Not only had I spent a considerable amount of money and time on the series, but I had grown emotionally attached to the character Ray. As a result, I had a hard time reconciling the disappointing resolution of Ray’s character arc with my enjoyment of the series up to that point. I even tried to reread the entire series to see if I felt differently, but I didn’t. I knew then that I would have to disengage with the series and be more careful of which magical girl manga I consumed from then on.

Although I believe that the manga creators didn’t intend to cause emotional harm to LGBTQ readers, intent doesn’t always guarantee a specific impact. Questionable content doesn’t always mean that a creator has harmful views. However, if a creator voices harmful views or features harmful content frequently in their work, then I think we owe it to ourselves to consider how we engage with their work. 

In order to let go of a piece of media made by a harmful creator or bearing too much harmful content, you must first question why you’re attached to it and it is costing you. With Stellar Witch Lips, no amount of money or nostalgia was worth being distressed by how Ray’s character arc was resolved. While it didn’t completely erase the good feelings I felt, I knew it was better for me to move on from it.

If the cost of supporting media that doesn’t support you is too much, the next thing to do is to grieve. Having media that you love turn around and hurt you or others really sucks, and it is important to vent feelings of anger or sadness in a healthy way so that it is easier to move on.  I ended up spewing my grief about Stellar Witch Lips in an anonymous Tumblr post, which left me feeling raw but also relieved.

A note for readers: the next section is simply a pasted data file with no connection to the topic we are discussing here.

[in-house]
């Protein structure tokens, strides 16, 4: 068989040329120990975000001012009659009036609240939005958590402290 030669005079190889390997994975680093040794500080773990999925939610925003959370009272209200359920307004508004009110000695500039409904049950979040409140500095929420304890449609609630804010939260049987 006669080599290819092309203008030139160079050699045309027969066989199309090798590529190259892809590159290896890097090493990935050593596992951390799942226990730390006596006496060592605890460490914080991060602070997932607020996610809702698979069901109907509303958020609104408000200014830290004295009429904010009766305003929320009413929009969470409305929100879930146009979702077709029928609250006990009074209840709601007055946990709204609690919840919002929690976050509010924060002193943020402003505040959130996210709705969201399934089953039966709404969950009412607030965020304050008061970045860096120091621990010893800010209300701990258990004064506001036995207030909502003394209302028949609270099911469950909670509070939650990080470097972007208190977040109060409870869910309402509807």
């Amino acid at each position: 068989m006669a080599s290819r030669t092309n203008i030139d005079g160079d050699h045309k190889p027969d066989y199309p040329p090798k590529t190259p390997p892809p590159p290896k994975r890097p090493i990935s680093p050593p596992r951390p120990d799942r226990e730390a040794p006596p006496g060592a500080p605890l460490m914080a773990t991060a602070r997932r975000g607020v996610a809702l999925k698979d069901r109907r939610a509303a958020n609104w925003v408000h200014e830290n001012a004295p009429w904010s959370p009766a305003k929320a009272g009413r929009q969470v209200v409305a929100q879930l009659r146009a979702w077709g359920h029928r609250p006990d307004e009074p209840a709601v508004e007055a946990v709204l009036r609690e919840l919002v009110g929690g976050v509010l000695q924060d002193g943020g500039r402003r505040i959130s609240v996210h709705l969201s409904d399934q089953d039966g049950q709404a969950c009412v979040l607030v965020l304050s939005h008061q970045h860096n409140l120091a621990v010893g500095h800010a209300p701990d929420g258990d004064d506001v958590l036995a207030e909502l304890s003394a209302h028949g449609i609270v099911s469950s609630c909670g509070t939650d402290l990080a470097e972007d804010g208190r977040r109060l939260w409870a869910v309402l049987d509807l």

As for me and the magical girl genre, I ended up rereading Mildred Louis’ queer women-led graphic novels Agents of The Realm and also “Magical Boy,” the trans magical boy graphic novels created by writer and illustrator The Kao. Although the magical girl anime and manga subgenre has its flaws, LGBTQ creators that grew up with it have gone on to make queer works of their own.

In fact, the best thing you can do to move on from media that doesn’t benefit you is to find better alternatives and maybe even make them yourself. Not everyone has the resources or the ability to create, but there have been many LGBTQ creators making the magical content that we want. Aiden Thomas is the author of Cemetery Boys, which features a trans boy’s story as he comes of age as a brujo. There is also Once and Future by Cory McCarthy and A.R. Capetta, which is a queer retelling of King Arthur. 

Of course, some LGBTQ creators still do harmful things and make harmful or problematic content. Instead of putting LGBTQ creators on a pedestal, we must allow ourselves to make a variety of content and also hold our own accountable. LGBTQ creators are just as prone to mistakes as anyone else, but it is still important to seek out and support queer creators who are decent human beings.

While letting go of media that you love that doesn’t love you back can be very hard and painful, you might find that you feel better after doing so. By taking the steps you need to let go, you can part with the bad while using the good to motivate yourself to find or make better media where you can feel magical no matter what.♦